Since there is no essential difference between a model and a component, a model may import itself as a component directly or indirectly. This creates an infinite state hierarchy that cannot be flattened into a state hierarchy without importation. The following is an example of direct recursive importation (import2.des):
IMPORTATION: self = import2.des STATECHART: A [DS] B [self] TRANSITION: S: A N: B E: e
The simulation result is as following:
['A'] > e ['B.A'] > e ['B.B.A'] > e ['B.B.B.A'] > e ['B.B.B.B.A'] > e ['B.B.B.B.B.A'] > e ['B.B.B.B.B.B.A'] > e ['B.B.B.B.B.B.B.A'] > exit
In this example, the model imports itself into its importation state B by giving self (could be any other identifier) as the ID of its textual description and using this ID as a property of state B. As a result, when event e is received, import2.des itself is imported into state B and the current state becomes B.B.A. At this time, event e is again acceptable and is handled by the component that is just imported. This importation continues infinitely.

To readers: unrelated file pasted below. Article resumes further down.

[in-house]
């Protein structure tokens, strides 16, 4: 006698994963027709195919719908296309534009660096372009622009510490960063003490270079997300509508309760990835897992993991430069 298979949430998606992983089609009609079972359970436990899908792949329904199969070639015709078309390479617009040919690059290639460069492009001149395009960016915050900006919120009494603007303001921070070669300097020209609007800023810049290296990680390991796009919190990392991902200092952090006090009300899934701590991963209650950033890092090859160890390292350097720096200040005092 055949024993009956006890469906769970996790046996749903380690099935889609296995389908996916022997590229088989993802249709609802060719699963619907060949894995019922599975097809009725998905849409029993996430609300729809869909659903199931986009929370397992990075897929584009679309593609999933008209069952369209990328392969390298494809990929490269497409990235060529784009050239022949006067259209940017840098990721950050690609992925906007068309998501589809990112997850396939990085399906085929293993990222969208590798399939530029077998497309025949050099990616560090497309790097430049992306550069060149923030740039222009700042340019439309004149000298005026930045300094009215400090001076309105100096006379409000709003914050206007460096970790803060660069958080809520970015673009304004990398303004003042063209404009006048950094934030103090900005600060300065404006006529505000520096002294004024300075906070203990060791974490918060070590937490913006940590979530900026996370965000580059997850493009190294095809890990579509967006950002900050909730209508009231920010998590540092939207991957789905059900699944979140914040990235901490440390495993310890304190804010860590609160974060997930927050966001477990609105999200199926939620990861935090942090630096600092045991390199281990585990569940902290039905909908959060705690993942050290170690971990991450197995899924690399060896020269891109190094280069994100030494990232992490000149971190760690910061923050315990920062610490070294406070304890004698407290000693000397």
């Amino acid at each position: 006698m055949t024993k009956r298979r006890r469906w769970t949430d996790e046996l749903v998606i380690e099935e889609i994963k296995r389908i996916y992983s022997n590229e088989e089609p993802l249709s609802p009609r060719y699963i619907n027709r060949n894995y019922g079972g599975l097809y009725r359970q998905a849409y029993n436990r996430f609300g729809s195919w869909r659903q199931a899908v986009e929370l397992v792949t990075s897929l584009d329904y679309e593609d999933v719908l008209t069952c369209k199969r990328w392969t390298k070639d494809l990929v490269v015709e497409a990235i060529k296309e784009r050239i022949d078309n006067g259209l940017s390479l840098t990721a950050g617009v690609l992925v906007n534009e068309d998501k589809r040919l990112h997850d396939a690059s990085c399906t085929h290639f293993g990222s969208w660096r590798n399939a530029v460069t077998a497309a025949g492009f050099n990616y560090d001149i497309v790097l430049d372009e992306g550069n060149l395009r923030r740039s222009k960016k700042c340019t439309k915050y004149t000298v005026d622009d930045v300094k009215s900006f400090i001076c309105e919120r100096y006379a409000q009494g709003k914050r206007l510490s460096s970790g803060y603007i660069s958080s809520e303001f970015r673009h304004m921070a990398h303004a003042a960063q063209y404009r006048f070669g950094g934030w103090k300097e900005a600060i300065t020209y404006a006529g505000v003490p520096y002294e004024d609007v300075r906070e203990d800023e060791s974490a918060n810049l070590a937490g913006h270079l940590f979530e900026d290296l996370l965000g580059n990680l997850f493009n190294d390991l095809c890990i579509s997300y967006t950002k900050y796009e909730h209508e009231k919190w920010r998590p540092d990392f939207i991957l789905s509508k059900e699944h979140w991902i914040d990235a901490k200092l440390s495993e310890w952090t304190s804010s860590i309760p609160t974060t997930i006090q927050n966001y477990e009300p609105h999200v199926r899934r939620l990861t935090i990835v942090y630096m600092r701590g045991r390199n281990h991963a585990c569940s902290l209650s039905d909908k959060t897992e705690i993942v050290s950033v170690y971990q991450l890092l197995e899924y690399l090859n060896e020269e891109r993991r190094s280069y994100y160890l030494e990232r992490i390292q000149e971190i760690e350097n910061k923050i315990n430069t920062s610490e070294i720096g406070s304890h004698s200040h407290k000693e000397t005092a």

As an importance notice, it is the designer's responsibility to ensure there is no dead-lock in the model. If we slightly modify the above example, dead-lock is created: give the [self] property to state A or remove the [DS] of state A but add it to state B. In both cases, the default state of the model imports itself, and the default state of the just imported component again requires an importation. This operation never stops and the simulation hangs until all the memory is exhausted. SVM would never be able to provide the current state string to the user, because its length grows to infinity.
If model A imports model B and model B imports model A, an indirect recursive importation is created, which is not demonstrated here.